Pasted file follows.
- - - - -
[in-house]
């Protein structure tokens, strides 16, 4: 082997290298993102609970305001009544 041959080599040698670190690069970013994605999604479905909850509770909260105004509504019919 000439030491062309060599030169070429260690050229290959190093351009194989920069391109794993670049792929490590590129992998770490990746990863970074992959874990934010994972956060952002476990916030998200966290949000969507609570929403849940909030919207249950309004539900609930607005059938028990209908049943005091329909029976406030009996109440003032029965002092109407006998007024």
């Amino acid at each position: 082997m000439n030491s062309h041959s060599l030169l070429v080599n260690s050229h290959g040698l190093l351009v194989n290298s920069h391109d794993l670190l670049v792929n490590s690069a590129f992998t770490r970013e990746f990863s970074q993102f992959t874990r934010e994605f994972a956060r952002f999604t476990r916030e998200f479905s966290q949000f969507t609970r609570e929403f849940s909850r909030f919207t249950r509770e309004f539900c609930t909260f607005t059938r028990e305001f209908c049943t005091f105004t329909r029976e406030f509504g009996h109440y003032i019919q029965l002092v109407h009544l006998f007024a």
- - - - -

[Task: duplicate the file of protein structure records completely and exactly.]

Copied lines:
[in-house]
């Protein structure tokens, strides 16, 4: 082997290298993102609970305001009544 041959080599040698670190690069970013994605999604479905909850509770909260105004509504019919 000439030491062309060599030169070429260690050229290959190093351009194989920069391109794993670049792929490590590129992998770490990746990863970074992959874990934010994972956060952002476990916030998200966290949000969507609570929403849940909030919207249950309004539900609930607005059938028990209908049943005091329909029976406030009996109440003032029965002092109407006998007024």
């Amino acid at each position: 082997m000439n030491s062309h041959s060599l030169l070429v080599n260690s050229h290959g040698l190093l351009v194989n290298s920069h391109d794993l670190l670049v792929n490590s690069a590129f992998t770490r970013e990746f990863s970074q993102f992959t874990r934010e994605f994972a956060r952002f999604t476990r916030e998200f479905s966290q949000f969507t609970r609570e929403f849940s909850r909030f919207t249950r509770e309004f539900c609930t909260f607005t059938r028990e305001f209908c049943t005091f105004t329909r029976e406030f509504g009996h109440y003032i019919q029965l002092v109407h009544l006998f007024a």